London that is correct. Its not an exact scale. We have seen storms bomb out in pressure but the windfield didnt have time to catch up. Other times winds have been stronger then what is expected for a given MB reading.
Member Since: Posts: Comments:
144. ClearH2OFla
11:59 AM EDT on August 21, 2007
Does any one have the Google earth tropic add ons that you can post. Thanks.
Member Since: Posts: Comments:
143. extreme236
4:45 PM GMT on August 21, 2007
Posted By: floridagrrl at 4:37 PM GMT on August 21, 2007.

extreme236, you've mentioned anticyclones a couple of times today. Can you explain the effect that has on formation? I researched a little before bothering you with the question, but need a little help putting info together. Thanks for your time.


an anticyclone provides favorable winds and good outflow for a system. anticyclones help aid development
Member Since: Posts: Comments:
142. Cregnebaa
4:42 PM GMT on August 21, 2007
"Dean is also the first Category 5 hurricane to make landfall in the Atlantic Basin since Andrew of 1992."

What about Ivan in Grand Cayman in 2004?
Cat 5 sustained winds were recorded
Member Since: Posts: Comments:
141. hosweather
4:45 PM GMT on August 21, 2007
Has anyone looked at this recently?
Member Since: Posts: Comments:
139. LondonLurker
4:41 PM GMT on August 21, 2007
Posted By: guygee at 4:28 PM GMT on August 21, 2007.

The funny thing is that is not the principle at all. The principle is "the stronger the pressure gradient, the stronger the winds".


Cool - so being the 9th lowest pressure hurricane doesn't necessarily = being the 9th strongest (windiest) hurricane?
Member Since: Posts: Comments:
138. SarahFromFLA
4:43 PM GMT on August 21, 2007
That's great news, Cayman!
Member Since: Posts: Comments:
137. Weather456
4:42 PM GMT on August 21, 2007
Taz, see a pic here from 1430 UTC

Member Since: Posts: Comments:
136. Bonedog
12:42 PM EDT on August 21, 2007
Dean was less

Dean was 906 Gilbert was 900
Member Since: Posts: Comments:
135. HopquickSteve
4:40 PM GMT on August 21, 2007
As for predictions for this year...

I don't know what the future holds, we may even be in for only a few more storms...

HOWEVER, 2004 and 2005 taught us that the first big one can be followed by even bigger big ones...

ie Katrina, Rita, Wilma...

Member Since: Posts: Comments:
134. PascagoulaGal
4:41 PM GMT on August 21, 2007
Hi Cayman. So glad everything is ok. TC
Member Since: Posts: Comments:
132. HopquickSteve
4:39 PM GMT on August 21, 2007
Did anyone confirm whether Dean > Gilbert at landfall?
Member Since: Posts: Comments:
131. Tazmanian
4:39 PM GMT on August 21, 2007
it has?
Member Since: Posts: Comments:
130. tillou
4:39 PM GMT on August 21, 2007
Well since I've look around, I would have to agree with the NHC. Nothing developing in the next 48hrs.

See ya'll Thurs.

By NO MEANS do I think this season is over. The month of Sept. could very well be a rough one.
Member Since: Posts: Comments:
129. boiredfish
4:38 PM GMT on August 21, 2007
you sure?
Member Since: Posts: Comments:
128. Inyo
4:34 PM GMT on August 21, 2007
Dean won't survive the crossing of Mexico but the moisture and possibly the upper air circulation will.. some models believe it could bring some rain to drought-stricken California.

It would be nice to see at least some good come out of a storm that has caused harm to so many people.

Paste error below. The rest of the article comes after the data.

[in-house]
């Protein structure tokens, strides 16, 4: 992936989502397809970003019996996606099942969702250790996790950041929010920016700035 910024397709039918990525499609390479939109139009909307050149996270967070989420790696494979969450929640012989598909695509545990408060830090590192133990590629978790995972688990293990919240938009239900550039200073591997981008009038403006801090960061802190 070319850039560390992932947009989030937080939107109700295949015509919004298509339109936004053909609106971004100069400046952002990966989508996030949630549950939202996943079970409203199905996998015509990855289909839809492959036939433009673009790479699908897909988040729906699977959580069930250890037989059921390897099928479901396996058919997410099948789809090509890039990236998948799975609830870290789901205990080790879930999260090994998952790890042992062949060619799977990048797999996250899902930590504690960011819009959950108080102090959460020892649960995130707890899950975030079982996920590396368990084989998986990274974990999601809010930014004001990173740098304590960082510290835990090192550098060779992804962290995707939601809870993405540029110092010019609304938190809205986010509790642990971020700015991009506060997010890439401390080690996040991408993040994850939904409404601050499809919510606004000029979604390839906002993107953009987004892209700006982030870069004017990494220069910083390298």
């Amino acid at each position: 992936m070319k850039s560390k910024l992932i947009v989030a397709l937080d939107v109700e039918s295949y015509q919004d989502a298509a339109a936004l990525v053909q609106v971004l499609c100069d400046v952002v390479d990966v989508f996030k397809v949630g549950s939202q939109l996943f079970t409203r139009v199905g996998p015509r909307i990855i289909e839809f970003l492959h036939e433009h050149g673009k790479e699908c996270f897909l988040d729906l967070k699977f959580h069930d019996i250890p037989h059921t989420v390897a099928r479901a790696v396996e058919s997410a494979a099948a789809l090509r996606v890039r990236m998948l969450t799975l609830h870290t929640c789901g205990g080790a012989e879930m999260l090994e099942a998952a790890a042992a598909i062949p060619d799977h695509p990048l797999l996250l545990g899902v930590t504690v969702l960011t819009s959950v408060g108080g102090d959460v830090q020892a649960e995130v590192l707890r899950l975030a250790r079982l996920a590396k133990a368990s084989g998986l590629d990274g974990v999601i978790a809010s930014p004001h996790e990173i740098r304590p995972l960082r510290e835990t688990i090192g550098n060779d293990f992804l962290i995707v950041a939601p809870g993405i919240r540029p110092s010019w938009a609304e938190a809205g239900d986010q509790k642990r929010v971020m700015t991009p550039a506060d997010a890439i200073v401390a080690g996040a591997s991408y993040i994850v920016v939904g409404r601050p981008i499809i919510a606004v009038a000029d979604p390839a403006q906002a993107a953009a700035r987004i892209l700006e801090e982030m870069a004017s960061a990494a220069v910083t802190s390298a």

Member Since: Posts: Comments:
127. Bonedog
12:37 PM EDT on August 21, 2007
floridagrrl an anticyclone is basically a High pressure system. With one above a possible tropical cyclone aids in alowing the thunderstorms to build and grow thus aiding in development. An anticyclone above a storm is what it allows it to vent.

If you look at pictures of dean at its stronger days those wispy high cloudes blowing off the top is what it looks like with an anticyclone above a cyclone
Member Since: Posts: Comments:
126. Weather456
4:37 PM GMT on August 21, 2007
Tazmanian, that wv imagery is from 2am this morning the wave has chnage alot since then.
Member Since: Posts: Comments:
122. floridagrrl
4:34 PM GMT on August 21, 2007
extreme236, you've mentioned anticyclones a couple of times today. Can you explain the effect that has on formation? I researched a little before bothering you with the question, but need a little help putting info together. Thanks for your time.
Member Since: Posts: Comments:
121. Caymanite
4:29 PM GMT on August 21, 2007
Hi all, everyone here busy getting things put back together and getting the businesses up and running.All should be back to normal in a day or 2.Thanks to all on WU who offered prayers and wished us well.Very little damage occured here and for that we are grateful.
Member Since: Posts: Comments:
119. Tazmanian
4:34 PM GMT on August 21, 2007
wow

Member Since: Posts: Comments:
118. groundswell
4:29 PM GMT on August 21, 2007
Bonedog-Ponce Inlet, not much but there was a pressure gradient wind, with a hint of swell, but rideable. You're right, it was not in the swell window for Florida-but had the angle been a little more north, we would have had a larger pulse.
Member Since: Posts: Comments:

Viewing: 168 - 118

Page: 1 | 2 | 3 | 4 | 5 | 6 | 7 | 8 | 9 | 10 | 11 | 12 | 13 | 14 | 15 | 16 | 17 | 18 | 19 | 20 | 21 | 22 | 23 | 24 | 25Blog Index

Top of Page

Dr. Jeff Masters' WunderBlog

About

Dr. Masters (r) co-founded wunderground in 1995. He flew with the NOAA Hurricane Hunters 1986-1990. Co-blogging with him: Bob Henson, @bhensonweather

Local Weather

Mostly Cloudy
48 °F
Mostly Cloudy

JeffMasters's Recent Photos

Afternoon clouds over Southwest Puerto Rico
Storm clouds gathering over Half Dome
Sierra snow
snowman at Yosemite Falls